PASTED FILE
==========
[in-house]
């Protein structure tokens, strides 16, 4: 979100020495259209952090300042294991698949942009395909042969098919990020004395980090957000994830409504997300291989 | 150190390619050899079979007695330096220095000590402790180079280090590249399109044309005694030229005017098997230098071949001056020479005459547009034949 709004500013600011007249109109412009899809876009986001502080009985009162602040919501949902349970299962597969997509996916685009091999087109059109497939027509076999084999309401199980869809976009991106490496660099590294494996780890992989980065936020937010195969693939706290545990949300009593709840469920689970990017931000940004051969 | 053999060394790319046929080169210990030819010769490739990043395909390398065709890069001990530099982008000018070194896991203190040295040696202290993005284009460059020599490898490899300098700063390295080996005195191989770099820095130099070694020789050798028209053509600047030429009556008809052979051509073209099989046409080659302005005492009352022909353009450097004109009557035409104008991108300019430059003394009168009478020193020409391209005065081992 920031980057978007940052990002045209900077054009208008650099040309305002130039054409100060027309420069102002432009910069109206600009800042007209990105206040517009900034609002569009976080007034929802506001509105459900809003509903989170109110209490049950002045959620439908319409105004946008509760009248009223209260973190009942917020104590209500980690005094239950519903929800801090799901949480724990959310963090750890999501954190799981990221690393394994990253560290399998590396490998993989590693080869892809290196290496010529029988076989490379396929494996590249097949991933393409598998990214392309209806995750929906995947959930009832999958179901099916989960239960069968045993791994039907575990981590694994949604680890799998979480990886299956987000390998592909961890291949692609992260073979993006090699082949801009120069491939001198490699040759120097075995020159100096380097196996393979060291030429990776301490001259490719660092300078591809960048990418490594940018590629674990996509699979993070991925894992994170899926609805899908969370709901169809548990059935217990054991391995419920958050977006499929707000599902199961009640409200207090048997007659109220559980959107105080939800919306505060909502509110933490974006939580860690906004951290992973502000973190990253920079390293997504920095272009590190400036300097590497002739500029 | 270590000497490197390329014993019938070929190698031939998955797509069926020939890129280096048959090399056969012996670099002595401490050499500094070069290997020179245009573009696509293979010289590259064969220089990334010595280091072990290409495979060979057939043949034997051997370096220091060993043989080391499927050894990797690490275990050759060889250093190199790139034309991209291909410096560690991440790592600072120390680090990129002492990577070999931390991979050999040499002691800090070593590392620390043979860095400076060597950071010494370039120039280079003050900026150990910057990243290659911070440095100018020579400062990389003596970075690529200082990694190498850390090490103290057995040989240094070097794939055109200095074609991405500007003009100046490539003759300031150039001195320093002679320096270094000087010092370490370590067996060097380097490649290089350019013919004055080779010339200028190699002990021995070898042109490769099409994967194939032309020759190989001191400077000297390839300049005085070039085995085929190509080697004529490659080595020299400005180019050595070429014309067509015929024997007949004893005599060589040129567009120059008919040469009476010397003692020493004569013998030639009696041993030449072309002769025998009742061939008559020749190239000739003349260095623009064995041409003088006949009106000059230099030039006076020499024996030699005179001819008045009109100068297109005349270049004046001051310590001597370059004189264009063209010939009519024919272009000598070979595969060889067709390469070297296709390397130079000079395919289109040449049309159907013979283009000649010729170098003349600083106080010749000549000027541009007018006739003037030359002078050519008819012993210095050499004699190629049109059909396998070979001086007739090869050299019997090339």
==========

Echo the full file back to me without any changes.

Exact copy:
[in-house]
């Protein structure tokens, strides 16, 4: 979100020495259209952090300042294991698949942009395909042969098919990020004395980090957000994830409504997300291989 | 150190390619050899079979007695330096220095000590402790180079280090590249399109044309005694030229005017098997230098071949001056020479005459547009034949 709004500013600011007249109109412009899809876009986001502080009985009162602040919501949902349970299962597969997509996916685009091999087109059109497939027509076999084999309401199980869809976009991106490496660099590294494996780890992989980065936020937010195969693939706290545990949300009593709840469920689970990017931000940004051969 | 053999060394790319046929080169210990030819010769490739990043395909390398065709890069001990530099982008000018070194896991203190040295040696202290993005284009460059020599490898490899300098700063390295080996005195191989770099820095130099070694020789050798028209053509600047030429009556008809052979051509073209099989046409080659302005005492009352022909353009450097004109009557035409104008991108300019430059003394009168009478020193020409391209005065081992 920031980057978007940052990002045209900077054009208008650099040309305002130039054409100060027309420069102002432009910069109206600009800042007209990105206040517009900034609002569009976080007034929802506001509105459900809003509903989170109110209490049950002045959620439908319409105004946008509760009248009223209260973190009942917020104590209500980690005094239950519903929800801090799901949480724990959310963090750890999501954190799981990221690393394994990253560290399998590396490998993989590693080869892809290196290496010529029988076989490379396929494996590249097949991933393409598998990214392309209806995750929906995947959930009832999958179901099916989960239960069968045993791994039907575990981590694994949604680890799998979480990886299956987000390998592909961890291949692609992260073979993006090699082949801009120069491939001198490699040759120097075995020159100096380097196996393979060291030429990776301490001259490719660092300078591809960048990418490594940018590629674990996509699979993070991925894992994170899926609805899908969370709901169809548990059935217990054991391995419920958050977006499929707000599902199961009640409200207090048997007659109220559980959107105080939800919306505060909502509110933490974006939580860690906004951290992973502000973190990253920079390293997504920095272009590190400036300097590497002739500029 | 270590000497490197390329014993019938070929190698031939998955797509069926020939890129280096048959090399056969012996670099002595401490050499500094070069290997020179245009573009696509293979010289590259064969220089990334010595280091072990290409495979060979057939043949034997051997370096220091060993043989080391499927050894990797690490275990050759060889250093190199790139034309991209291909410096560690991440790592600072120390680090990129002492990577070999931390991979050999040499002691800090070593590392620390043979860095400076060597950071010494370039120039280079003050900026150990910057990243290659911070440095100018020579400062990389003596970075690529200082990694190498850390090490103290057995040989240094070097794939055109200095074609991405500007003009100046490539003759300031150039001195320093002679320096270094000087010092370490370590067996060097380097490649290089350019013919004055080779010339200028190699002990021995070898042109490769099409994967194939032309020759190989001191400077000297390839300049005085070039085995085929190509080697004529490659080595020299400005180019050595070429014309067509015929024997007949004893005599060589040129567009120059008919040469009476010397003692020493004569013998030639009696041993030449072309002769025998009742061939008559020749190239000739003349260095623009064995041409003088006949009106000059230099030039006076020499024996030699005179001819008045009109100068297109005349270049004046001051310590001597370059004189264009063209010939009519024919272009000598070979595969060889067709390469070297296709390397130079000079395919289109040449049309159907013979283009000649010729170098003349600083106080010749000549000027541009007018006739003037030359002078050519008819012993210095050499004699190629049109059909396998070979001086007739090869050299019997090339």